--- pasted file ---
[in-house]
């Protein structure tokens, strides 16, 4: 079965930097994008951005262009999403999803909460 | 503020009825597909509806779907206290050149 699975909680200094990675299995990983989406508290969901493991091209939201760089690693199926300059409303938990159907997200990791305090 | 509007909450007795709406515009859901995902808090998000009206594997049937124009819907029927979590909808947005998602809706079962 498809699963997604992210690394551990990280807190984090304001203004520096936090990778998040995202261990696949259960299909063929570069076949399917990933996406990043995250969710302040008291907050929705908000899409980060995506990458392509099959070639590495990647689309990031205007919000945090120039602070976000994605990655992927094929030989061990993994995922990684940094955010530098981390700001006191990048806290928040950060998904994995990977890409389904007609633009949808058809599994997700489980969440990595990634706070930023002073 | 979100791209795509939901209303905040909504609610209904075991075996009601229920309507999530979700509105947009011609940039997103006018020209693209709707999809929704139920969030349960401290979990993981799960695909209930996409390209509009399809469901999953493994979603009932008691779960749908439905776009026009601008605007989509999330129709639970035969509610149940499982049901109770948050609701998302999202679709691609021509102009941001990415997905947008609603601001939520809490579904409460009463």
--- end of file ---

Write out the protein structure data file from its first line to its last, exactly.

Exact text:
[in-house]
């Protein structure tokens, strides 16, 4: 079965930097994008951005262009999403999803909460 | 503020009825597909509806779907206290050149 699975909680200094990675299995990983989406508290969901493991091209939201760089690693199926300059409303938990159907997200990791305090 | 509007909450007795709406515009859901995902808090998000009206594997049937124009819907029927979590909808947005998602809706079962 498809699963997604992210690394551990990280807190984090304001203004520096936090990778998040995202261990696949259960299909063929570069076949399917990933996406990043995250969710302040008291907050929705908000899409980060995506990458392509099959070639590495990647689309990031205007919000945090120039602070976000994605990655992927094929030989061990993994995922990684940094955010530098981390700001006191990048806290928040950060998904994995990977890409389904007609633009949808058809599994997700489980969440990595990634706070930023002073 | 979100791209795509939901209303905040909504609610209904075991075996009601229920309507999530979700509105947009011609940039997103006018020209693209709707999809929704139920969030349960401290979990993981799960695909209930996409390209509009399809469901999953493994979603009932008691779960749908439905776009026009601008605007989509999330129709639970035969509610149940499982049901109770948050609701998302999202679709691609021509102009941001990415997905947008609603601001939520809490579904409460009463």